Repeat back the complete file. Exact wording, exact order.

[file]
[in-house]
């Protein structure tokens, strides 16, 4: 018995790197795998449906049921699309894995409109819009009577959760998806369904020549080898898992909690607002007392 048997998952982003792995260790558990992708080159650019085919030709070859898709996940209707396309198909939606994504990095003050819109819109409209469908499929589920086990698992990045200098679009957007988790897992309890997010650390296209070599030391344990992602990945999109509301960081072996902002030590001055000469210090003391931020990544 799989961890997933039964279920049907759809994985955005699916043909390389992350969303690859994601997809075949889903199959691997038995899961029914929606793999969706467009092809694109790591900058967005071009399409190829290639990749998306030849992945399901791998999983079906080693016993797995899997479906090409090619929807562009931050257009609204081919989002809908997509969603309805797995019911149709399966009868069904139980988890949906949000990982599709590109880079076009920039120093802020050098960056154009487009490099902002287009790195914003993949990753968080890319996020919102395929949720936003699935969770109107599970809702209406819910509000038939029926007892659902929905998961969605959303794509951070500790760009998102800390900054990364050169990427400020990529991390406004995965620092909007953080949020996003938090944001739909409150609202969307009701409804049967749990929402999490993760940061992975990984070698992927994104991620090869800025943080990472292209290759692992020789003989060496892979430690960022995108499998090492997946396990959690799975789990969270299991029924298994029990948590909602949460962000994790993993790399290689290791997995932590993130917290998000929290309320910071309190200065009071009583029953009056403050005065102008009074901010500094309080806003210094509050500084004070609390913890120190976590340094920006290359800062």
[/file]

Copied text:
[in-house]
């Protein structure tokens, strides 16, 4: 018995790197795998449906049921699309894995409109819009009577959760998806369904020549080898898992909690607002007392 048997998952982003792995260790558990992708080159650019085919030709070859898709996940209707396309198909939606994504990095003050819109819109409209469908499929589920086990698992990045200098679009957007988790897992309890997010650390296209070599030391344990992602990945999109509301960081072996902002030590001055000469210090003391931020990544 799989961890997933039964279920049907759809994985955005699916043909390389992350969303690859994601997809075949889903199959691997038995899961029914929606793999969706467009092809694109790591900058967005071009399409190829290639990749998306030849992945399901791998999983079906080693016993797995899997479906090409090619929807562009931050257009609204081919989002809908997509969603309805797995019911149709399966009868069904139980988890949906949000990982599709590109880079076009920039120093802020050098960056154009487009490099902002287009790195914003993949990753968080890319996020919102395929949720936003699935969770109107599970809702209406819910509000038939029926007892659902929905998961969605959303794509951070500790760009998102800390900054990364050169990427400020990529991390406004995965620092909007953080949020996003938090944001739909409150609202969307009701409804049967749990929402999490993760940061992975990984070698992927994104991620090869800025943080990472292209290759692992020789003989060496892979430690960022995108499998090492997946396990959690799975789990969270299991029924298994029990948590909602949460962000994790993993790399290689290791997995932590993130917290998000929290309320910071309190200065009071009583029953009056403050005065102008009074901010500094309080806003210094509050500084004070609390913890120190976590340094920006290359800062």